The Commonwealth summit in Uganda has been marred by violent clashes between demonstrators and police in the capital, Kampala.
A number of people were hurt in the clashes in Kampala
The violence occurred as opposition-led demonstrators protesting in support of human rights left the area that police had designated for their rally.
Protesters denounced Britain's Queen Elizabeth for meeting President Yoweri Museveni, who they say abuses rights.
There are 50 leaders at the summit who represent two billion people globally.
Police blocked protesters as they tried to march on the city centre, witnesses said.
Police charged with batons and protesters threw stones. A number of injuries were reported.
Main opposition leader Kizza Besigye said: "This is nothing new. This is what we have been living through all this time. This is a police force that does not respect the rights of citizens at all."
The police said they were acting within the law as the demonstrators knew they had to remain in the suburb where the protest was permitted.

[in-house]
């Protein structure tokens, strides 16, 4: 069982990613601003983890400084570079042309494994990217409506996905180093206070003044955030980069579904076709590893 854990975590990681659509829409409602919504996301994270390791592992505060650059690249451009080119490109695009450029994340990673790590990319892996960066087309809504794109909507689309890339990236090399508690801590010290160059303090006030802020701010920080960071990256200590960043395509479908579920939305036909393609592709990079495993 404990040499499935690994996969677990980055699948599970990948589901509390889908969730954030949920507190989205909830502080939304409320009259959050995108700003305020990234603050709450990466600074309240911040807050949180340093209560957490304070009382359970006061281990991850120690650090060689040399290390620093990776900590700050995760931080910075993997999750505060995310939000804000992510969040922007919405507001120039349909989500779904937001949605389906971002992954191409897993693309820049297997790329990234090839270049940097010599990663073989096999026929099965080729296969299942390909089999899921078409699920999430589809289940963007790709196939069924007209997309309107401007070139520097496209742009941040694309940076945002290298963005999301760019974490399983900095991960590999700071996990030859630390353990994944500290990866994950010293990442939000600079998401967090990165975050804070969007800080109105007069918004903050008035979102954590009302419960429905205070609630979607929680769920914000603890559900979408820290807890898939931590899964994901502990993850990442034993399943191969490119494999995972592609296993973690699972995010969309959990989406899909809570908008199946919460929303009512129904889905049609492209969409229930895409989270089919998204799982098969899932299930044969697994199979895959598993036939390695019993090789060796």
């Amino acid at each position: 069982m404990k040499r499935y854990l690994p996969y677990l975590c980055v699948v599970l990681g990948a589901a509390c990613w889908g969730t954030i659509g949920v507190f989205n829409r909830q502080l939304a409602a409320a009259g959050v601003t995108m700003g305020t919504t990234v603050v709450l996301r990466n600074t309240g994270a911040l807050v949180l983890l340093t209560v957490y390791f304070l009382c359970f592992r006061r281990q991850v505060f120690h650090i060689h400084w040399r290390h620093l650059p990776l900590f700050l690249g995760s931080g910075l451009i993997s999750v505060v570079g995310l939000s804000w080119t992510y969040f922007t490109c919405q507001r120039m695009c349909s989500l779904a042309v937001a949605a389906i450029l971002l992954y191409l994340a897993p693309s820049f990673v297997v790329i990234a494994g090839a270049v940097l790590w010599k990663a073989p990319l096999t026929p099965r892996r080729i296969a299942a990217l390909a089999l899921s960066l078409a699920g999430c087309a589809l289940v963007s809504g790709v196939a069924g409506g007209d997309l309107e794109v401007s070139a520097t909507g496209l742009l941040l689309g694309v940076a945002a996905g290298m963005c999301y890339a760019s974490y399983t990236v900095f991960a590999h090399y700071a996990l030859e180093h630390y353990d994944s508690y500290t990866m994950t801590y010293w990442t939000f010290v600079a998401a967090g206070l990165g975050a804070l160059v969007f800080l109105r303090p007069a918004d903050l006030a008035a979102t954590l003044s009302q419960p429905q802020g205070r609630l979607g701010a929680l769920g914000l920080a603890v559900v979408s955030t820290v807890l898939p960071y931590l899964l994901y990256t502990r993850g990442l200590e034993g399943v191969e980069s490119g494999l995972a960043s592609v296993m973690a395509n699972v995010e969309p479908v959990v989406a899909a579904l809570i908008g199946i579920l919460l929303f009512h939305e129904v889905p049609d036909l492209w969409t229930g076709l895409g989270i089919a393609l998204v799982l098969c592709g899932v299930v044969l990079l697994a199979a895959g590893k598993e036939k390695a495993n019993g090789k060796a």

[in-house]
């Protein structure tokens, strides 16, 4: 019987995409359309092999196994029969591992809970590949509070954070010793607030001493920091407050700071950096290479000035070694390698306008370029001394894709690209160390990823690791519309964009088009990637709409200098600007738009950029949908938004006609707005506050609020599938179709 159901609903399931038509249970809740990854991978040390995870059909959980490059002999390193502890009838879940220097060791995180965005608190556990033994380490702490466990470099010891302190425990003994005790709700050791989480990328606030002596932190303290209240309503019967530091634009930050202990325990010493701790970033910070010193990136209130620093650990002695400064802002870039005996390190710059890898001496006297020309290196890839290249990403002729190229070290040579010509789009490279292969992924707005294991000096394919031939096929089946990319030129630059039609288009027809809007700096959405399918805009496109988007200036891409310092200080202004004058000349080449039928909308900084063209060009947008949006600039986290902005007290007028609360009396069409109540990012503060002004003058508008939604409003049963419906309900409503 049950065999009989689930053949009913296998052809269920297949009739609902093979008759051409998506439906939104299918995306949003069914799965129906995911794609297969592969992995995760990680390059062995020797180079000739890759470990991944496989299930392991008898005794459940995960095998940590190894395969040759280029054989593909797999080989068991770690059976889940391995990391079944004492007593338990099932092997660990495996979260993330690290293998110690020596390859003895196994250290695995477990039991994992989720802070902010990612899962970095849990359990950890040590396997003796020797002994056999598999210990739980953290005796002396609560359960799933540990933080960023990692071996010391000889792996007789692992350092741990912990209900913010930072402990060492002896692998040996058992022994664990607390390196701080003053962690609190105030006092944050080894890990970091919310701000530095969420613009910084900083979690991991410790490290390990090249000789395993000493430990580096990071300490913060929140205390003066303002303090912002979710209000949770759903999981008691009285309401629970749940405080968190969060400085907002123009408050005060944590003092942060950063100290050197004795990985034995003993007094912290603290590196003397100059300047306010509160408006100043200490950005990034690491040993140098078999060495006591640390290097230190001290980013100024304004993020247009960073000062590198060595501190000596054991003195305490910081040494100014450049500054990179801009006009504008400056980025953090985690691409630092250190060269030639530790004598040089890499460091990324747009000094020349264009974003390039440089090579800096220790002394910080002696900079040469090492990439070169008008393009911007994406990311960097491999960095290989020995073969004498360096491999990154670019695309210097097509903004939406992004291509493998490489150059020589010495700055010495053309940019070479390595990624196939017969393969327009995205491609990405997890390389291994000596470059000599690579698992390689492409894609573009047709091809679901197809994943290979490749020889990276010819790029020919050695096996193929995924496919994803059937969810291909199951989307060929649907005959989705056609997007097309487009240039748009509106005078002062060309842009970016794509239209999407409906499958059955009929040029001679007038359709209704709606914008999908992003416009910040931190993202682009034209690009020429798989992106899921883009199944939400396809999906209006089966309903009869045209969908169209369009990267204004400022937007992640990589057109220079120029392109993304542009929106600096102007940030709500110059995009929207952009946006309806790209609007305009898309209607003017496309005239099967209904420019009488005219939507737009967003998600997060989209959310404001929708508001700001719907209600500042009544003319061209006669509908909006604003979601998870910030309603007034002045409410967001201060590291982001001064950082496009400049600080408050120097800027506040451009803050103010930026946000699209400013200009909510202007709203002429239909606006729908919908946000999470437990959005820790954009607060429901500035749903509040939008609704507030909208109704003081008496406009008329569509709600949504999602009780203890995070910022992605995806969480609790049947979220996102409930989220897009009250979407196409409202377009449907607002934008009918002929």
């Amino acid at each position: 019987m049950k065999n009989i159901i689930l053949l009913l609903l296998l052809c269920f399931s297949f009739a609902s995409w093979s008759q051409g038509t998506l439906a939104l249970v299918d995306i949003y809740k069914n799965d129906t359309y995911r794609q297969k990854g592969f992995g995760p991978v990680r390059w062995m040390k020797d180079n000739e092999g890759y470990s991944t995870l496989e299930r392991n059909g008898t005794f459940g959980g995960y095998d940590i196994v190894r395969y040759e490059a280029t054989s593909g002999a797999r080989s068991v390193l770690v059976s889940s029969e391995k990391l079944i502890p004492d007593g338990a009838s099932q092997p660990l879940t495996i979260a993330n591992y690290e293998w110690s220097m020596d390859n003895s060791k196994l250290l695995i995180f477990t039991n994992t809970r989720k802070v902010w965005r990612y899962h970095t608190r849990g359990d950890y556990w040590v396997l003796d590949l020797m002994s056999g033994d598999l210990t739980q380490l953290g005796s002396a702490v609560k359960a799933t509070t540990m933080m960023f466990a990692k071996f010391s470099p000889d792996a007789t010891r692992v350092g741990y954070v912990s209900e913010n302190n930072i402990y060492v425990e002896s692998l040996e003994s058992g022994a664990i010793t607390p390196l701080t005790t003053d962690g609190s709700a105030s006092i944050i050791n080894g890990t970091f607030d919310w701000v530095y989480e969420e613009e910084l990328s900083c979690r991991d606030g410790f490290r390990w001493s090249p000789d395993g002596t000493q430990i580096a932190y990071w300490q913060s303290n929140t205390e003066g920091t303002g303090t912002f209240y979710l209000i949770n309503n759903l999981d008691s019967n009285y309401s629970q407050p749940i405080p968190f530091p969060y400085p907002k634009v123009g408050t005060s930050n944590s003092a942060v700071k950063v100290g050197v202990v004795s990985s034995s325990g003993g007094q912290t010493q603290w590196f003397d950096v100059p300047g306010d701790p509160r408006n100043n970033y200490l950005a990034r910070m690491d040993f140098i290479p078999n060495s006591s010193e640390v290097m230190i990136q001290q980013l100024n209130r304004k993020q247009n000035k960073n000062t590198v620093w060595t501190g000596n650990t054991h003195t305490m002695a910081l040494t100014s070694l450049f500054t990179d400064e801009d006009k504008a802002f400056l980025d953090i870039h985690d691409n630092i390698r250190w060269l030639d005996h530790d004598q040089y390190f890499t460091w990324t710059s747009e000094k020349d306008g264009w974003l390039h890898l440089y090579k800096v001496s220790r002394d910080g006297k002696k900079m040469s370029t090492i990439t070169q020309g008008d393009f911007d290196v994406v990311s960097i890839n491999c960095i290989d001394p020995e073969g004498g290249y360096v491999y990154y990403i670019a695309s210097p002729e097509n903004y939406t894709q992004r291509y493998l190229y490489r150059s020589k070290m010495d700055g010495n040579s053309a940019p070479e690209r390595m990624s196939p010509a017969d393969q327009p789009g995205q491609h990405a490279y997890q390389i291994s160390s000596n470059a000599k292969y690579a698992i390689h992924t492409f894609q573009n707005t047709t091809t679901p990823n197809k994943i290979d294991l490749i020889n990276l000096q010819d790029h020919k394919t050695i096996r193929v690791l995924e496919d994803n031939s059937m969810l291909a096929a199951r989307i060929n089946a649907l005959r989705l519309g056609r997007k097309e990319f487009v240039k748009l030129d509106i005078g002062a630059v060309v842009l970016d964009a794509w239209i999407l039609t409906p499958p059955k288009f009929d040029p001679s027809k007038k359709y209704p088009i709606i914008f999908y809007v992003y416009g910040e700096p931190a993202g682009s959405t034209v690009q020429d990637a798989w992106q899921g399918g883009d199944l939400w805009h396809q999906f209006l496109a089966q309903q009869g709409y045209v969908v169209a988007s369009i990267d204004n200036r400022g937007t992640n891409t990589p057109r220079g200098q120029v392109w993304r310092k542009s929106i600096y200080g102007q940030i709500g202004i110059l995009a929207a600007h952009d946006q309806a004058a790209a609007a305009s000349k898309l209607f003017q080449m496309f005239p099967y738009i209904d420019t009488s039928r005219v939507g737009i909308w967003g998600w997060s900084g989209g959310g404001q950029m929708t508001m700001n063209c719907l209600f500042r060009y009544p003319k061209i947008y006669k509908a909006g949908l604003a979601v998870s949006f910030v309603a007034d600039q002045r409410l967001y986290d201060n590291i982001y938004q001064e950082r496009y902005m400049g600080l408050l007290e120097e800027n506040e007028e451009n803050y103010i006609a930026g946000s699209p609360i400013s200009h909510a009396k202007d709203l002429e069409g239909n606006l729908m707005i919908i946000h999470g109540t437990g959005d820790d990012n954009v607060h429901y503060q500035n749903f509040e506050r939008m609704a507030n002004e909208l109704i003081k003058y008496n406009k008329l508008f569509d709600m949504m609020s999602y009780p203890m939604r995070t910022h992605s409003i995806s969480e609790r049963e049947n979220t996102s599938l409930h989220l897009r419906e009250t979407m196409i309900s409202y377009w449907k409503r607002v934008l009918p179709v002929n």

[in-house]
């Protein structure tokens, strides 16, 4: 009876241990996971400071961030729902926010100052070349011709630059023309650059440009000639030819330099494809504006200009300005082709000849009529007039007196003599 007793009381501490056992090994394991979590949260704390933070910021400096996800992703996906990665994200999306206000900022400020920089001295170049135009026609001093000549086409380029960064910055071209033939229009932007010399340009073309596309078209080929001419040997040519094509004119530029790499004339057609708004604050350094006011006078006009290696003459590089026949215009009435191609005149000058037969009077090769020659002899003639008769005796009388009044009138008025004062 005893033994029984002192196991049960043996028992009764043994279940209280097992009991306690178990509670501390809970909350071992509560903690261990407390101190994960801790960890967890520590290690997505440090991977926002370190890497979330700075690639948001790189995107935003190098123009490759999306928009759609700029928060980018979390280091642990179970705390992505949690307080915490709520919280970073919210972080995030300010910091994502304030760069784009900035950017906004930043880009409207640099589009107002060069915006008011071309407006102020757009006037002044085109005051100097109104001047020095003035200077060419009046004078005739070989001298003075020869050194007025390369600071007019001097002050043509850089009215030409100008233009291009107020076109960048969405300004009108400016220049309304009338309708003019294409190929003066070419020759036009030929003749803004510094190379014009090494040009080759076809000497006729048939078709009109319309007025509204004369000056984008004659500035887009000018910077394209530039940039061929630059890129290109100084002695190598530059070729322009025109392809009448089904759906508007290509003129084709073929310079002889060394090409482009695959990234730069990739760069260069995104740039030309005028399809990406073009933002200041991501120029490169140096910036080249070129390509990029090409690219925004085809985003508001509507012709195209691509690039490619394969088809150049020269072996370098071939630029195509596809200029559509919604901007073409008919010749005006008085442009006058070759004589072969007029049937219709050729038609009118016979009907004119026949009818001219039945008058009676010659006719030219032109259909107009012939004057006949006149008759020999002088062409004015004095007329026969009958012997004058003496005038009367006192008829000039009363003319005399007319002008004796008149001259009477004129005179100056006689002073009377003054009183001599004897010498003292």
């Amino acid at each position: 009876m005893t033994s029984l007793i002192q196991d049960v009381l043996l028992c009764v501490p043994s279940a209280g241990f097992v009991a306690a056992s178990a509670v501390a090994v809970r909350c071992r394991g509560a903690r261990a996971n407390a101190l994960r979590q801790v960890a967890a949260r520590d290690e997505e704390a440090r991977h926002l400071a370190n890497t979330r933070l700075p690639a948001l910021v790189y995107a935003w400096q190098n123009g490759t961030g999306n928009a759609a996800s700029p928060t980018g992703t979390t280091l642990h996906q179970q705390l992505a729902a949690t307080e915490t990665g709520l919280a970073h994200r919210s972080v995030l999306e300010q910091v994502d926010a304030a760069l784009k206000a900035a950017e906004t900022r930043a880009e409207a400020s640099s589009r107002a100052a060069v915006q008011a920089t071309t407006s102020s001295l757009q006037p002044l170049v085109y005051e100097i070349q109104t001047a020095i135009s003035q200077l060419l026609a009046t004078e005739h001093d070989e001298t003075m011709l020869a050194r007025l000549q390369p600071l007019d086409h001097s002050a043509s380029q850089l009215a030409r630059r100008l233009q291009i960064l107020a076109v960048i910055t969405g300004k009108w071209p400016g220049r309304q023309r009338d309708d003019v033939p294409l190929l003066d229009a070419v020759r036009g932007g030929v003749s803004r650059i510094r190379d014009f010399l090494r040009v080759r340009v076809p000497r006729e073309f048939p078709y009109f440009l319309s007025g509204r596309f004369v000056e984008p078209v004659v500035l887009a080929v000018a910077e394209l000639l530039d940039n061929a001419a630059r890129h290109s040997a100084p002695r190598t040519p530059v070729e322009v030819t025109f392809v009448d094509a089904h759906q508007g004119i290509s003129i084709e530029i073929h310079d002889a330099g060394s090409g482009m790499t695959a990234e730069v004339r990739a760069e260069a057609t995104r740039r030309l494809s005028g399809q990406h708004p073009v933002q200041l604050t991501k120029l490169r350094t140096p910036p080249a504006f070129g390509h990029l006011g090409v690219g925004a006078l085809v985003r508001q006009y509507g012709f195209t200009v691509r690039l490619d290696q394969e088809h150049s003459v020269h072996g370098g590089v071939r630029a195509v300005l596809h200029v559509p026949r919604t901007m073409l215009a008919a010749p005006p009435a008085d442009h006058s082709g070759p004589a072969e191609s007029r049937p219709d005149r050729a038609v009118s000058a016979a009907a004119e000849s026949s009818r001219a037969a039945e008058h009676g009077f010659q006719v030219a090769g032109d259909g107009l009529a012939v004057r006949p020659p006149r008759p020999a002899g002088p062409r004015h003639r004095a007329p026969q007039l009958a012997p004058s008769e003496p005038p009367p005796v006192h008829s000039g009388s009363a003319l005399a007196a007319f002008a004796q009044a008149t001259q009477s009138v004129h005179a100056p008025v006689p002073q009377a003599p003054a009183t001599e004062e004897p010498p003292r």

The demonstrators carried banners reading: "Queen you are the head of our problems!"
Uganda is the host of the biennial 53-nation Commonwealth Heads of Government Meeting (CHOGM).
The meeting has so far seen the suspension of Pakistan for civil rights violations under its emergency rule.
UK Prime Minister Gordon Brown said: "We will work with Pakistan and the Commonwealth to ensure Pakistan returns to its rightful position in the Commonwealth once the remaining steps are taken."
Pakistan on Friday condemned the decision as "unreasonable and unjustified".
The Queen opened the meeting on Friday by urging Commonwealth leaders to use the "optimism and enthusiasm" of young people as a resource to help solve world problems.
She said: "Young people can and should play a part in the many global challenges that cannot be resolved by older generations alone."
The Queen commended the gathered heads of government for their universal commitment to "respect for fundamental human rights".
Mr Museveni said the Commonwealth could help countries to transform their economies and way of life.
He told the gathering it was the duty of each nation to transform the lives of their rural poor.